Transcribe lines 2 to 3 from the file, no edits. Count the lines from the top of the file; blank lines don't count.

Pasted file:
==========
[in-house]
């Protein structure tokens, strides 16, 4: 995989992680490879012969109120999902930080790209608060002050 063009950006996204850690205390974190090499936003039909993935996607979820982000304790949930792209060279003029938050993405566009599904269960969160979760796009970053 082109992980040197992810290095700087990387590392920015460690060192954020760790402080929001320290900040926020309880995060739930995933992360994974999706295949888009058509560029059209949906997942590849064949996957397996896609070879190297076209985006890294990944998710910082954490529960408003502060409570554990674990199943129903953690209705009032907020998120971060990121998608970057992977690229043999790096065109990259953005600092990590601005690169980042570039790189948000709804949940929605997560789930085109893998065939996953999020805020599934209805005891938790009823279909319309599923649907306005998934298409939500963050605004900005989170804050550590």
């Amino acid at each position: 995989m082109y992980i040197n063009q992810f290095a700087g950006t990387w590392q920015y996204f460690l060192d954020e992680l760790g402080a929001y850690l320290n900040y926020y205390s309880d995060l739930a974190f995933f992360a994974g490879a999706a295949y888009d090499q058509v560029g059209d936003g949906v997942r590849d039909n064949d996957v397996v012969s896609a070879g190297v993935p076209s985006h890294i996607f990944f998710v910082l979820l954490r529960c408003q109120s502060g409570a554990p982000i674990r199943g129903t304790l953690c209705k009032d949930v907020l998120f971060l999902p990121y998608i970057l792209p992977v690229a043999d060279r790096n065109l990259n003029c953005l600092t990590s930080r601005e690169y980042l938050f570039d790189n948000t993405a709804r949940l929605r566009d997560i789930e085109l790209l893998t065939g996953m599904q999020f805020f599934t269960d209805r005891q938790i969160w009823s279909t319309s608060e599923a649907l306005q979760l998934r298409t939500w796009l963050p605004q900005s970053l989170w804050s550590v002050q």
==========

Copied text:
């Protein structure tokens, strides 16, 4: 995989992680490879012969109120999902930080790209608060002050 063009950006996204850690205390974190090499936003039909993935996607979820982000304790949930792209060279003029938050993405566009599904269960969160979760796009970053 082109992980040197992810290095700087990387590392920015460690060192954020760790402080929001320290900040926020309880995060739930995933992360994974999706295949888009058509560029059209949906997942590849064949996957397996896609070879190297076209985006890294990944998710910082954490529960408003502060409570554990674990199943129903953690209705009032907020998120971060990121998608970057992977690229043999790096065109990259953005600092990590601005690169980042570039790189948000709804949940929605997560789930085109893998065939996953999020805020599934209805005891938790009823279909319309599923649907306005998934298409939500963050605004900005989170804050550590």
């Amino acid at each position: 995989m082109y992980i040197n063009q992810f290095a700087g950006t990387w590392q920015y996204f460690l060192d954020e992680l760790g402080a929001y850690l320290n900040y926020y205390s309880d995060l739930a974190f995933f992360a994974g490879a999706a295949y888009d090499q058509v560029g059209d936003g949906v997942r590849d039909n064949d996957v397996v012969s896609a070879g190297v993935p076209s985006h890294i996607f990944f998710v910082l979820l954490r529960c408003q109120s502060g409570a554990p982000i674990r199943g129903t304790l953690c209705k009032d949930v907020l998120f971060l999902p990121y998608i970057l792209p992977v690229a043999d060279r790096n065109l990259n003029c953005l600092t990590s930080r601005e690169y980042l938050f570039d790189n948000t993405a709804r949940l929605r566009d997560i789930e085109l790209l893998t065939g996953m599904q999020f805020f599934t269960d209805r005891q938790i969160w009823s279909t319309s608060e599923a649907l306005q979760l998934r298409t939500w796009l963050p605004q900005s970053l989170w804050s550590v002050q």